The money will deliver nearly 120,000 new properties across England, some of which will be available to buy and others will be for rent.

Key takeaways

The government has allocated £8.6bn to help thousands of people across the country get onto the property ladder.

The money will be used to deliver around 119,000 affordable homes, 57,000 of which will be for people to buy.

A further 29,600 of the properties will be delivered for social rent, while 6,250 will be affordable rural homes.

Housing Secretary Robert Jenrick said: “This huge funding package will make the ambition of owning a home a reality for families by making it realistic and affordable.

“We are also ensuring tens of thousands of new homes for rent are built in the years ahead.”

The funding is part of the Affordable Housing Programme, which aims to deliver up to 180,000 new affordable properties.Why is this happening?

The supply of new homes has been hit by the shutdown of the construction industry during the first lockdown, leading to an 11% fall in completions in the year to the end of March. The sector is also facing a shortage of workers as a result of Brexit.

Meanwhile, the pandemic has increased demand for property, particularly houses, as people reassess their housing needs.

The number of properties for sale has fallen to its lowest level for more than 6 years and is forecast to remain low well into next year, according to our latest House Price Index.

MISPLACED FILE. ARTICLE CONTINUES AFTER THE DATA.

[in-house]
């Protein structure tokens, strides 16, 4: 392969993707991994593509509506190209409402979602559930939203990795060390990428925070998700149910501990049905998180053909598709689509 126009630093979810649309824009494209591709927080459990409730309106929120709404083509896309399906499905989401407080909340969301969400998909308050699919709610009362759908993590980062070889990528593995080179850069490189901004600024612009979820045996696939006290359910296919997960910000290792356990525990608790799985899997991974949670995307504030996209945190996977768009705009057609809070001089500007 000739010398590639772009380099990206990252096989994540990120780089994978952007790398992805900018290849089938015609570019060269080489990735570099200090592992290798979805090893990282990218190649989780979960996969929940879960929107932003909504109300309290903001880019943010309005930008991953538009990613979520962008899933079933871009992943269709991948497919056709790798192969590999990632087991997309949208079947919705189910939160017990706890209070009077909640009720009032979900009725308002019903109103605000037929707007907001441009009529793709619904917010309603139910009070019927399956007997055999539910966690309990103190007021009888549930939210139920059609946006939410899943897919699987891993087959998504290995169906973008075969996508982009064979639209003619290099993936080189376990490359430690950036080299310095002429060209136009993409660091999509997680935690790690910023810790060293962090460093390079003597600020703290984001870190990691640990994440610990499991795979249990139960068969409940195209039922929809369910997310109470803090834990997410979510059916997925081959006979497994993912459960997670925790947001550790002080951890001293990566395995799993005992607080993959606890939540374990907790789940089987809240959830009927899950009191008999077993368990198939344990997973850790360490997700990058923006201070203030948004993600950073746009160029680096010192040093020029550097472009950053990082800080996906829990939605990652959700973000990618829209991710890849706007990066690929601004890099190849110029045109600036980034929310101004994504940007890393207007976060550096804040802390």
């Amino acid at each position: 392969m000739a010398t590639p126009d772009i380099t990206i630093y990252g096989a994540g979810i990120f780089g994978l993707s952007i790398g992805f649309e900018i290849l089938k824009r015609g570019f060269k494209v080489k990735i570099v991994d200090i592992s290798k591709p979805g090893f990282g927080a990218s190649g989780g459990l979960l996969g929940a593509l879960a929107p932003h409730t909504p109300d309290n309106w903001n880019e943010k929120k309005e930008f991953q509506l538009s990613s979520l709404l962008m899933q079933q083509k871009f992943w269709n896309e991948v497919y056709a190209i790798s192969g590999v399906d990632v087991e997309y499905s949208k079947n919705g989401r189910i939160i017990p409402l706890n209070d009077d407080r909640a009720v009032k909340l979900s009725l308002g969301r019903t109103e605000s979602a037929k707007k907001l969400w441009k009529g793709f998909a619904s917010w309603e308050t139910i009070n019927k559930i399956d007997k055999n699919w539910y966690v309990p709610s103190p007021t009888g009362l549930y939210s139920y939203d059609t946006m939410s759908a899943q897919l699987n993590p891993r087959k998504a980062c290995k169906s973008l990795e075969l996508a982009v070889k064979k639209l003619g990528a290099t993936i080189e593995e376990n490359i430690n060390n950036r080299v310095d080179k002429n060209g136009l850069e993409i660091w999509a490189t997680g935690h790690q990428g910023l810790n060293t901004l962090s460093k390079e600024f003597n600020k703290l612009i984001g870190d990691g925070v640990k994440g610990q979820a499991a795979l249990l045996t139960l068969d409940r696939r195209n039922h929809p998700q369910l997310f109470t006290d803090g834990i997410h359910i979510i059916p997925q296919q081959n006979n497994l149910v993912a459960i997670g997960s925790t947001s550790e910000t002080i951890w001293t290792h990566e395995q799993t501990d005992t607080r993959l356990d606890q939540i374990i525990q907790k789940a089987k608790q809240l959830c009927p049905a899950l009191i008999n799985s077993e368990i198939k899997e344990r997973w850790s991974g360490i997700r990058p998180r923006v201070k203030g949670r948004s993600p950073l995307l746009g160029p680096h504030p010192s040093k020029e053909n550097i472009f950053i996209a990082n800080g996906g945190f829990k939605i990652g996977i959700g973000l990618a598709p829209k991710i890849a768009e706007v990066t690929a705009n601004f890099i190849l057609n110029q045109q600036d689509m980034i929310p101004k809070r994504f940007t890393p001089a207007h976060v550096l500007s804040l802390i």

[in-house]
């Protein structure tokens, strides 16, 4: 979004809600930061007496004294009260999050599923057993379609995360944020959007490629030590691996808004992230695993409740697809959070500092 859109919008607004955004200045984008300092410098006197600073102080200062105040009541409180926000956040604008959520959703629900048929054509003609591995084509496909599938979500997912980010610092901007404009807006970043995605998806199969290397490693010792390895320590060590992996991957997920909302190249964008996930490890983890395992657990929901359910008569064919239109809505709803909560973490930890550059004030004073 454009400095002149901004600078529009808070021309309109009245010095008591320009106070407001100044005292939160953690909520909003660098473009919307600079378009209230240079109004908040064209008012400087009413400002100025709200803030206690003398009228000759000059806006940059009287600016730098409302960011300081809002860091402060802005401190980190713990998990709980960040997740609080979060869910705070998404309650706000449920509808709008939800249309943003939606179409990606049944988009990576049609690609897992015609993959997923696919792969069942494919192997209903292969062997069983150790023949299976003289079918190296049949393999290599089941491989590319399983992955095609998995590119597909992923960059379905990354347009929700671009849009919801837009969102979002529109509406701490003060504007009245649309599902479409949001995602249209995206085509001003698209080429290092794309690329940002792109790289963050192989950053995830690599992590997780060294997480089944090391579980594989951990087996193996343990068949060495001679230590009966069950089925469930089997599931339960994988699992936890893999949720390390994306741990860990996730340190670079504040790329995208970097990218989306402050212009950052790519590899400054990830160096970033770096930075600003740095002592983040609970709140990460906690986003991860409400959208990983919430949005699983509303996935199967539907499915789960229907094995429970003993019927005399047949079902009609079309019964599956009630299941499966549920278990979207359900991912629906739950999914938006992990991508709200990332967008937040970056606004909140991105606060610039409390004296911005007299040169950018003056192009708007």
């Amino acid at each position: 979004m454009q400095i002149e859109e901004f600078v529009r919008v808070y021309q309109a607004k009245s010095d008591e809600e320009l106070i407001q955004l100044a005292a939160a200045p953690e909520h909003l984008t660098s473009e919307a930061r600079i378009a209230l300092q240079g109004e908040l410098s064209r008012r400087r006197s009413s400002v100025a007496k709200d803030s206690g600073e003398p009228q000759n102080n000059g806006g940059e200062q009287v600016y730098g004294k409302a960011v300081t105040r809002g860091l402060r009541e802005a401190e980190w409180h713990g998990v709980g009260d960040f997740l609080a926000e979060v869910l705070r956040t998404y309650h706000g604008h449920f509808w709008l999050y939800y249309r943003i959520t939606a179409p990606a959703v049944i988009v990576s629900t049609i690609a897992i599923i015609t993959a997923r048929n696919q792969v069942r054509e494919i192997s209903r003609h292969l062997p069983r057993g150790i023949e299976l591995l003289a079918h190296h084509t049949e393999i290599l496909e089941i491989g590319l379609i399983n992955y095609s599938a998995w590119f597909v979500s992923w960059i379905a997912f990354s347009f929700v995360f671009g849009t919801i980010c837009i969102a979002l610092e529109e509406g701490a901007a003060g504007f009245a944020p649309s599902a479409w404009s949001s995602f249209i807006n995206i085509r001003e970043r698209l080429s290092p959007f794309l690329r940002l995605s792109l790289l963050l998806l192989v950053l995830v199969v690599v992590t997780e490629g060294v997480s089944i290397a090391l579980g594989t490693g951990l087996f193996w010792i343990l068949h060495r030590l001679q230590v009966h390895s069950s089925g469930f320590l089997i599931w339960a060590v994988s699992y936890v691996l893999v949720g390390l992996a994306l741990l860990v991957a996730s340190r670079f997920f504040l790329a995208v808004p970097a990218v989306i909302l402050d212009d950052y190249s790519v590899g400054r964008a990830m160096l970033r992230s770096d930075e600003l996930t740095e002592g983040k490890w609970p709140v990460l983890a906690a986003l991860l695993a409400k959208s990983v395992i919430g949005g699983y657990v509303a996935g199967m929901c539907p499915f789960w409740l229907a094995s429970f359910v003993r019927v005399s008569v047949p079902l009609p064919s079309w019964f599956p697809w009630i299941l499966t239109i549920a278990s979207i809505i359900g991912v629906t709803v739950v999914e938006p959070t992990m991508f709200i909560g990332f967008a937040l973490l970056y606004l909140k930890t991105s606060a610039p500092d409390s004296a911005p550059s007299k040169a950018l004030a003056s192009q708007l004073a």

The net result is a significant mismatch between supply and demand, which is putting upward pressure on prices, making it harder for many people to purchase a home without assistance.What does it mean for you?

The announcement is good news for people struggling to get on to the housing ladder who want to take advantage of the affordable homes scheme.

The main scheme is shared ownership, under which you can buy a stake of as little as 10% in a property and pay rent on the portion you do not own, with the option to increase your share when you can afford to.

To qualify for a shared ownership home, you must have a household income of £80,000 a year or less, rising to £90,000 in London, and not be able to afford a deposit and mortgage payments for a property that meets your needs on the open market.

Nearly £5.2bn of the latest funding will be used to build properties outside of London, giving a boost to people in the regions who want to get on to the property ladder.What’s the background?

Affordable homes is just one of a number of government initiatives to help people purchase a property.

The flagship scheme is the Help to Buy equity loan, under which first-time buyers can purchase a new-build property with a 5% deposit, which the government tops up with a 20% equity loan that is interest-free for 5 years.

Other initiatives include First Homes, under which first-time buyers, key workers and local people, can purchase a home at a 30% discount to its market price, while the 95% mortgage guarantee scheme helps buyers get a mortgage with just a 5% deposit.

Those saving for a deposit can also take advantage of the Lifetime ISA, under which they can save £4,000 a year towards purchasing their first home or their retirement, which the Government tops up with a 25% bonus, up to a maximum of £1,000 annually.

The government recently launched the Own Your Home website offering information on all of its various schemes to help potential buyers decide which one is right for them.

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